USC Digital Folklore Archives / Posts Tagged ‘hospital’
Folk Beliefs
general
Protection
Signs

Nursing Superstitions

Background:

My informant is a twenty-one-year-old college student in Boston, Massachusetts. She is studying to be a nurse and has worked in the emergency room at both Massachusetts General Hospital and Brigham and Women’s Hospital.

Performance:

“I’m not technically a nurse yet so I’ve only really seen this stuff happen…but you kind of catch on. The biggest one I think is to never say that you’re having a “quiet” day, because that’s when everything like, blows up in your face. I’ve had nurses seriously freak out at each other for saying that. That’s the big one, I think…there are also a few nurses, no one that I know really well, but some people say that if you tie a nurse in a patient’s sheets they’ll live through your shift. They’d only do it to the really sick people — you know like bad accidents, or kids, or something. I don’t know if it works, necessarily, but I will say that when we think we’re keeping our patients alive, we’re working a lot harder and people tend to stay alive just a little bit longer, if that makes sense.”

Thoughts:

The never-say-quiet superstition makes a lot of sense, though I’m not sure if it’s specific to nursing. I remember at my high school job scooping ice cream, we had a similar rule about not saying that the store was “slow” because that would mean a rush was imminent. The superstition about the knot, however, it interesting. It’s like the nurse is trying to create a bond between their patient’s life and the physical world; like they’re trying to keep the patient physically tied to their life. Though a simple gesture, it speaks to how seriously nurses take their work. They’ll do anything to keep their patient’s alive, even if its as simple as a knot in a bed sheet.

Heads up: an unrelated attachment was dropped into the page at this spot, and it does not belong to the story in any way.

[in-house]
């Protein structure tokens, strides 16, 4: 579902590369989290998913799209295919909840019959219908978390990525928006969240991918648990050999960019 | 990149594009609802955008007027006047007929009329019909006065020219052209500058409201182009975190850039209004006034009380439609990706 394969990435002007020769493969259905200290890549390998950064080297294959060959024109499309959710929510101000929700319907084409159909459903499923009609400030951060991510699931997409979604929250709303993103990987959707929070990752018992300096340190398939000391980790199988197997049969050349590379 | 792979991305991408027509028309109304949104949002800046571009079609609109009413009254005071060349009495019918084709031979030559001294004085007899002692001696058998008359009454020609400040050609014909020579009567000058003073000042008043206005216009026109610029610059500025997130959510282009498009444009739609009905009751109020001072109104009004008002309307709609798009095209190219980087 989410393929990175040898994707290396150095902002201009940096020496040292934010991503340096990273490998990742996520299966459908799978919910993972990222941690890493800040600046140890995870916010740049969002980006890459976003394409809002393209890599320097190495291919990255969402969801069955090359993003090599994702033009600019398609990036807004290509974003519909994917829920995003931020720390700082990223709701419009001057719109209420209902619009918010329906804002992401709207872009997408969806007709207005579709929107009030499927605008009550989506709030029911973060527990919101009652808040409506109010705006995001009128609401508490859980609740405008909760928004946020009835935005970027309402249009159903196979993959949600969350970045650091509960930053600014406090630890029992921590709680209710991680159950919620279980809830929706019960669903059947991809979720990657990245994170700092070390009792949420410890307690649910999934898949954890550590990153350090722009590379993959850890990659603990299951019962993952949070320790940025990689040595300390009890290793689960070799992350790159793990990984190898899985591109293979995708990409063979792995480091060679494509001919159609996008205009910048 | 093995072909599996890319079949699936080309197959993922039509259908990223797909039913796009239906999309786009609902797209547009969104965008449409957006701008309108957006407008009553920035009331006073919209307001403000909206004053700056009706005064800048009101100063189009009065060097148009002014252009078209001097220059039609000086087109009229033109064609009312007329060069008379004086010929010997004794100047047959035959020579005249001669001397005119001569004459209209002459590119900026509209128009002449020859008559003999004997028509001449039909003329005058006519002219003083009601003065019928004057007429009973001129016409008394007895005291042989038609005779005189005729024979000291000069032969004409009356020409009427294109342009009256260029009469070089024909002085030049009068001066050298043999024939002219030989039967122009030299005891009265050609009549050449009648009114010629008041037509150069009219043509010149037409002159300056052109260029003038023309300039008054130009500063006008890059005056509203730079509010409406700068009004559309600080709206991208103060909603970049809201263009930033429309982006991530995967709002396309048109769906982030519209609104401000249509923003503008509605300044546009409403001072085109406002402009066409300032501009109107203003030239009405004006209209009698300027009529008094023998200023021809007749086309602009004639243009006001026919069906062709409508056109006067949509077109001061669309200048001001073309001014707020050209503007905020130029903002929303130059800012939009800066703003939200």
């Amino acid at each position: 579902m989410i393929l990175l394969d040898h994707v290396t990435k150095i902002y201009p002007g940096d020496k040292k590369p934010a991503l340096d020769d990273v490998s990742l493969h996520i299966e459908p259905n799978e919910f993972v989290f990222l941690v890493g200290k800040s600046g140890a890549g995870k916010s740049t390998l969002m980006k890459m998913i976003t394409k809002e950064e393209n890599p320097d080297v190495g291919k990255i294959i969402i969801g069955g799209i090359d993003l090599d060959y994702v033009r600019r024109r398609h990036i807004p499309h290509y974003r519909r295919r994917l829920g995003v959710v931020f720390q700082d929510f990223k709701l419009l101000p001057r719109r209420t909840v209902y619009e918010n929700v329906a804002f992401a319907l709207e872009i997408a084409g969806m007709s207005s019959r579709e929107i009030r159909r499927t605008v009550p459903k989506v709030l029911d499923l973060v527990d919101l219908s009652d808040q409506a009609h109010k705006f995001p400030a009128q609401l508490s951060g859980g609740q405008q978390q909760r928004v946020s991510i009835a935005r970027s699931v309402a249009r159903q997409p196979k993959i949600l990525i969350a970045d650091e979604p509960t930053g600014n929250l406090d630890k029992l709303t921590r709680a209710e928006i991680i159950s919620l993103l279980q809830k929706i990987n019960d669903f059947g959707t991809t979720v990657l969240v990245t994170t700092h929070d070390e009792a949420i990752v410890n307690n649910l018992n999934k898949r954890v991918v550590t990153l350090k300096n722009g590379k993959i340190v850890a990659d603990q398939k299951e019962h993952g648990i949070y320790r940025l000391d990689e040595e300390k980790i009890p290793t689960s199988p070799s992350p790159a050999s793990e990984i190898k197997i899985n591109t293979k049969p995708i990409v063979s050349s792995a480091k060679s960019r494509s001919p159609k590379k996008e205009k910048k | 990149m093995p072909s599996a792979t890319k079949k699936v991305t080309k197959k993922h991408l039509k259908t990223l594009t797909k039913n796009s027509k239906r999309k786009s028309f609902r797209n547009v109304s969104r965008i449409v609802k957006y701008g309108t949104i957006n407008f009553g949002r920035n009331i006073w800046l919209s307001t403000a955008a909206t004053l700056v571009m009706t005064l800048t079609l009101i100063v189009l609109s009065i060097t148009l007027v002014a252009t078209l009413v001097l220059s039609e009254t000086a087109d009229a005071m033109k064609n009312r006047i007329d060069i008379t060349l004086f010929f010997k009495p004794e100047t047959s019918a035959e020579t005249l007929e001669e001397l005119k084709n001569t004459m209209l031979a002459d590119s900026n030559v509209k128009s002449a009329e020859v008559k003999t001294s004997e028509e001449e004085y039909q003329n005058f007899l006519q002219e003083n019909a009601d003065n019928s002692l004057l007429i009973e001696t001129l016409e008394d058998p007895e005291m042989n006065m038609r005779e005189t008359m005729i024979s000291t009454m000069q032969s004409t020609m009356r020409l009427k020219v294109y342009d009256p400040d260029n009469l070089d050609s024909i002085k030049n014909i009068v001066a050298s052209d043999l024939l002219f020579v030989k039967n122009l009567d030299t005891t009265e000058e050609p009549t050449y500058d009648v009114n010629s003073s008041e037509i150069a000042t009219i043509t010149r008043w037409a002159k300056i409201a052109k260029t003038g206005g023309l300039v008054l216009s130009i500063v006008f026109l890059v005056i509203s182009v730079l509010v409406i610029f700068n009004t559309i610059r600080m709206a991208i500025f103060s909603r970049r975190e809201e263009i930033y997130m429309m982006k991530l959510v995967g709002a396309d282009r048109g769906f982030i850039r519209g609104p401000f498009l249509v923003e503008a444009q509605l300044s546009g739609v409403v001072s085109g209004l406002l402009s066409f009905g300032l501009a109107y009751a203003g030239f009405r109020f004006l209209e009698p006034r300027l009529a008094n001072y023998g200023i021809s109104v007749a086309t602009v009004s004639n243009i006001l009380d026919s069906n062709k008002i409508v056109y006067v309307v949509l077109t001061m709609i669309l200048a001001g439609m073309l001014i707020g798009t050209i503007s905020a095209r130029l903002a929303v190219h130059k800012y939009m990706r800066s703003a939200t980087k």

general

Pranks in Hospital

My mother and informant, KK, meets up with her friends from high school about once a month.  They call themselves “club.”  I was home when KK hosted “club” and listened to her and her friends, several of whom are nurses, swap stories about their shifts when working in a hospital.

KK and her friends were working the night shift in the hospital on the oncology floor.  It was probably 1993.

KK and her friends decided they wanted to entertain one of their patients.  Their patient was an 18 year old man hospitalized with leukemia.  KK said, “We wanted to make him happy.”   KK explained that the patient was always up late because his friends would come visit him late at night.

In order to cheer him up, KK and her friends stuffed their chests with pillows, barged into his room, and sang Jimmy Soul’s “If You Wanna Be Happy” and Cher’s “The Shoop Shoop Song (It’s in His Kiss).”  They called themselves “The Boobettes.”  “And of course he laughed like crazy.  He loved it,” KK said.

KK and her friend’s prank reveals what nurses do that lies outside of their job description.  Rather than being a rite of passage, her skit demonstrates a kind of compassion that often seems to accompany nurses.

Holidays
Humor

Nurses in Suits on Halloween

My mother and informant, KK, meets up with her friends from high school about once a month.  They call themselves “club.”  I was home when KK hosted “club” and listened to her and her friends, several of whom are nurses, swap stories about their shifts when working in a hospital.